Singapore and Malaysia have struck a truce in their territorial port dispute following a summit between their respective foreign ministers on March 14, 2019.
The deal will see both sides cease the implementation of its overlapping port limits and commercial activities in the disputed territory between the ports of Tuas, Singapore, and Johor Bahru, Malaysia.
It will also see the creation of a joint committee to oversee boundary delimitation and ensure all future operations comply with international law.
In a joint statement, Malaysia and Singapore said: “These measures taken by both countries shall be without prejudice to Malaysia’s and Singapore’s respective maritime boundary claims in the area.
“In the event that the committee is unable to reach an amicable solution on delimitation, Malaysia and Singapore may mutually agree to resort to an appropriate international third-party dispute settlement procedure on terms to be mutually agreed by the parties.
“Both Foreign Ministers agreed that these measures were vital to de-escalate the situation on the ground, and pave the way for maritime boundary delimitation of the area.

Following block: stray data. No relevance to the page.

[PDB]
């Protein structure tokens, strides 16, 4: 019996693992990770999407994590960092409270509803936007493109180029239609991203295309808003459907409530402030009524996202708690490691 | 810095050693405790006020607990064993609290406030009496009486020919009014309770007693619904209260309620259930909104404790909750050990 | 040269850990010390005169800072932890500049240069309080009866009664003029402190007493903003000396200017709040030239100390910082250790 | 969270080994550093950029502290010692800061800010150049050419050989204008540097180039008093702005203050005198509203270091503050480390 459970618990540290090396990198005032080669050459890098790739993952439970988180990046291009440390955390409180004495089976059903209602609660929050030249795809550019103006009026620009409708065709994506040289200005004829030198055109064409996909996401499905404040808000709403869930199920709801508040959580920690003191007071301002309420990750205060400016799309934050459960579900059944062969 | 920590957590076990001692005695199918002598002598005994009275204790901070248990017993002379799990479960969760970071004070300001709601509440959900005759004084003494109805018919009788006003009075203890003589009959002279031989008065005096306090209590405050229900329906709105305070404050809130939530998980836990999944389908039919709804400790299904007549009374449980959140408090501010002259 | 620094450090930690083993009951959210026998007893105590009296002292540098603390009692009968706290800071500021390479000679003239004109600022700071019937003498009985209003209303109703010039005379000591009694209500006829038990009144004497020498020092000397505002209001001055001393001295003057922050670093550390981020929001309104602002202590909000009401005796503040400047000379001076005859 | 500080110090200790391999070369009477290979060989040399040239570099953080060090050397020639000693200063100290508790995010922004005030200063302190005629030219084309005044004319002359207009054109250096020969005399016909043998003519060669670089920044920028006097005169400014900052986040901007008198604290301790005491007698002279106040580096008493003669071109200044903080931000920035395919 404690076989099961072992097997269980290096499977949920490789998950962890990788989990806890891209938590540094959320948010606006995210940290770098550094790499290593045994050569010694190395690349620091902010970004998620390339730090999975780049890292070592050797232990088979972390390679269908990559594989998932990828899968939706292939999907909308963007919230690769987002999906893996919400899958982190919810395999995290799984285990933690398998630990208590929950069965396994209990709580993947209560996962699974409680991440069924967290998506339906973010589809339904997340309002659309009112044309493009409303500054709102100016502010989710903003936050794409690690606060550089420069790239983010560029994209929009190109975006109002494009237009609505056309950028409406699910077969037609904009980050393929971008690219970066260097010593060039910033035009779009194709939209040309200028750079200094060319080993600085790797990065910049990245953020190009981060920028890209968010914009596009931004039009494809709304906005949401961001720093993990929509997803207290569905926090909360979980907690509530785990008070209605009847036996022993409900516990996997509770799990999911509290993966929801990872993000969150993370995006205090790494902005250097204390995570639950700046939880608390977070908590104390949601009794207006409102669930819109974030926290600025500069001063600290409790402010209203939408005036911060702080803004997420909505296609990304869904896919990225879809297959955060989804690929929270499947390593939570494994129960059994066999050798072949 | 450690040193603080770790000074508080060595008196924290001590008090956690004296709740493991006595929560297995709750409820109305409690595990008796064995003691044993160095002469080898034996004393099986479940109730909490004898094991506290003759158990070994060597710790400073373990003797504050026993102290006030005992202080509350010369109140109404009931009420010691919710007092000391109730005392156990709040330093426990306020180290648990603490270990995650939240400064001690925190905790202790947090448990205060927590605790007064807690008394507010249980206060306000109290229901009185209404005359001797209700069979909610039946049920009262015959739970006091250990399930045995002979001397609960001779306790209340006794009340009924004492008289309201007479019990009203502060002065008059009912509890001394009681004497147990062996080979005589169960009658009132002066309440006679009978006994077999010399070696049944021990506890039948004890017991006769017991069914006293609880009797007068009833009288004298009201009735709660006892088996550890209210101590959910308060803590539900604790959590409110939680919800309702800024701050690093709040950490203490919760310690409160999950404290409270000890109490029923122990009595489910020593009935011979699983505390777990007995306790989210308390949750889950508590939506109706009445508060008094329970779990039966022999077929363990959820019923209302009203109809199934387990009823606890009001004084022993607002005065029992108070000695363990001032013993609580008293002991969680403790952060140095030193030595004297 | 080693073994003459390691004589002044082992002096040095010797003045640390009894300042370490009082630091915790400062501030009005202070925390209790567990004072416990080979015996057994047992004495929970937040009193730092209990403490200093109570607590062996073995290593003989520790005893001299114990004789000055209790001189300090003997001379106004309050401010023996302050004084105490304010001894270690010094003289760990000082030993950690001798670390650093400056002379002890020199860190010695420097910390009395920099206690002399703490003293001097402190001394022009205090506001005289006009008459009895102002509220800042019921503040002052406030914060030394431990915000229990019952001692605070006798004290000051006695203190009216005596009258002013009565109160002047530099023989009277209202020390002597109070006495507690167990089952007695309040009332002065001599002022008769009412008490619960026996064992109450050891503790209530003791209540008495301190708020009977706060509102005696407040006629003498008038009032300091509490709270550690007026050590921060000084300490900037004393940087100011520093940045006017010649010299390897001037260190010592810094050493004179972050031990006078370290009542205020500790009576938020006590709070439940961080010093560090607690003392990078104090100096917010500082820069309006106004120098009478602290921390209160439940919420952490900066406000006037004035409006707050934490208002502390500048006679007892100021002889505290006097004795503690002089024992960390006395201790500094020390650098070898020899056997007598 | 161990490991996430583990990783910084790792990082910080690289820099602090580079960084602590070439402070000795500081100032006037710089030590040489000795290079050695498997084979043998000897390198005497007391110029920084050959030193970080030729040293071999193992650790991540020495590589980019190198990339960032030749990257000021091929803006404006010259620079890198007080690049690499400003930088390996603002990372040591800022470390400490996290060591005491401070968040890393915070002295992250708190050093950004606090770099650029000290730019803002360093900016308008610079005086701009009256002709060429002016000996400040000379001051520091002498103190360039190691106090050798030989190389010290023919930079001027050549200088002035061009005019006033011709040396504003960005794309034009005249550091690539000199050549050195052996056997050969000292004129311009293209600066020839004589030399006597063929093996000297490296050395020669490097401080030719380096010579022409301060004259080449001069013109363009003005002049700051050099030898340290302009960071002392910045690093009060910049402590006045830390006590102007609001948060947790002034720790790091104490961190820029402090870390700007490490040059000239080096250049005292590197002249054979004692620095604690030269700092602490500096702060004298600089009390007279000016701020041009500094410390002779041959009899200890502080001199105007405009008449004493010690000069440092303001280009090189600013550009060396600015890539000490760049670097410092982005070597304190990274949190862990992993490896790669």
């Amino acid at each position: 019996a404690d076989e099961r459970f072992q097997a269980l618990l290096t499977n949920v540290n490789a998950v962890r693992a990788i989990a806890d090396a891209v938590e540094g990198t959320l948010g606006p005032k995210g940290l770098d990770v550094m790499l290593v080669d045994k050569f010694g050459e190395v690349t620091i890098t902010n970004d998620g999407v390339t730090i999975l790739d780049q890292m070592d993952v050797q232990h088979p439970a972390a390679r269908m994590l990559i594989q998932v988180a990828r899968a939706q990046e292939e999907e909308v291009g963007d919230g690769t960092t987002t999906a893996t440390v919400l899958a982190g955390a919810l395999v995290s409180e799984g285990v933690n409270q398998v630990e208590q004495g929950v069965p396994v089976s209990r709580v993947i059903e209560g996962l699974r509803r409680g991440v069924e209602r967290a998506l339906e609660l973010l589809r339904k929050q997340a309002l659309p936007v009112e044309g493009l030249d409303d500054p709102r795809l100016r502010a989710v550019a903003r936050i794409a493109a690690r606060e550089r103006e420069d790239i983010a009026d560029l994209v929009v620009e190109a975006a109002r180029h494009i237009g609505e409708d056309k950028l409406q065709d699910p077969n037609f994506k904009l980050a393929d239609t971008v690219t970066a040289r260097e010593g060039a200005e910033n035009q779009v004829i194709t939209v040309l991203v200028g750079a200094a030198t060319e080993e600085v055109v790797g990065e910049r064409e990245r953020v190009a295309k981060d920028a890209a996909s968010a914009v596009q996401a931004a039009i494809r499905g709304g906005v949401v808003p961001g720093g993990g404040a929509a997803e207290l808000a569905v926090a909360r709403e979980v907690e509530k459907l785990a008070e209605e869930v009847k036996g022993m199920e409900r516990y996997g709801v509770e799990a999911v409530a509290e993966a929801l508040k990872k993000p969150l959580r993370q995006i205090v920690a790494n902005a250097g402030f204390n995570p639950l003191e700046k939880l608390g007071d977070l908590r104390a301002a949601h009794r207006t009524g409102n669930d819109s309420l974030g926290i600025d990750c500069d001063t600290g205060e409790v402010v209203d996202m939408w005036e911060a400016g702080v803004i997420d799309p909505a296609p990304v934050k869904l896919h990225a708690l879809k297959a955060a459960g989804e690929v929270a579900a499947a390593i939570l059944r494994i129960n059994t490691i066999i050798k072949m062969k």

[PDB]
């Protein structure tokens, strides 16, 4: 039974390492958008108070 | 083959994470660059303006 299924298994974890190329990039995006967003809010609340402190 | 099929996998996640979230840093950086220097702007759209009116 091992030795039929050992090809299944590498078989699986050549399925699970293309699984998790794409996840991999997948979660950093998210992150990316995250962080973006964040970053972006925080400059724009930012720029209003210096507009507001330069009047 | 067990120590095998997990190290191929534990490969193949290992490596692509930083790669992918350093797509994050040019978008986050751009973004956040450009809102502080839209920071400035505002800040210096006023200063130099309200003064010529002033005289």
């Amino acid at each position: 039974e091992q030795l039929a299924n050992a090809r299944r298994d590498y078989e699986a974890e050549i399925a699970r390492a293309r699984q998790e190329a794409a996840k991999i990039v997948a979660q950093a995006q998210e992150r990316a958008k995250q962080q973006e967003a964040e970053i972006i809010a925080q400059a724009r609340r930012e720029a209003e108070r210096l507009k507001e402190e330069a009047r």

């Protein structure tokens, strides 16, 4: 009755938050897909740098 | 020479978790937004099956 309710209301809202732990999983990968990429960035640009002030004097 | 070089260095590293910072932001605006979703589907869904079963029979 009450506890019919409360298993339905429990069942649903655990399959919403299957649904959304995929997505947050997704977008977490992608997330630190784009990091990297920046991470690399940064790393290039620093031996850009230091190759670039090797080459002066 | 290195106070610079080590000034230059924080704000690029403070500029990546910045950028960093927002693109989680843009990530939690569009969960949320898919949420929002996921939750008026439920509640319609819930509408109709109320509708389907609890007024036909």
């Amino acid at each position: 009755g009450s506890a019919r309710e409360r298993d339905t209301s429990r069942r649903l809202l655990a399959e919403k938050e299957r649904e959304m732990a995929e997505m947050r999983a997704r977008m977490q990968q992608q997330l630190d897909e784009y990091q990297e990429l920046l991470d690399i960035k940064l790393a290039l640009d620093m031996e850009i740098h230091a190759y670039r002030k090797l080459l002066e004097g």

“These measures also demonstrate the commitment of both countries to work together to preserve a strong and positive bilateral relationship on the basis of equality and mutual respect, and to resolve bilateral issues amicably in accordance with international law.
The dispute arguably dates back to the 1970s when Malaysia published a map of its claimed territorial waters, including a portion of Singapore’s port limit.
Following an agreement in 1995, the dispute reignited in October 2018 when in an official government document Malaysia amended the limits of Johor Bahru port eastward.
This provoked a protest from Singapore, which called for the document to respect its sovereignty. Furthermore, it instructed vessel owners to disregard Malaysia’s amendments.
PTI will continue to report on this story as it develops.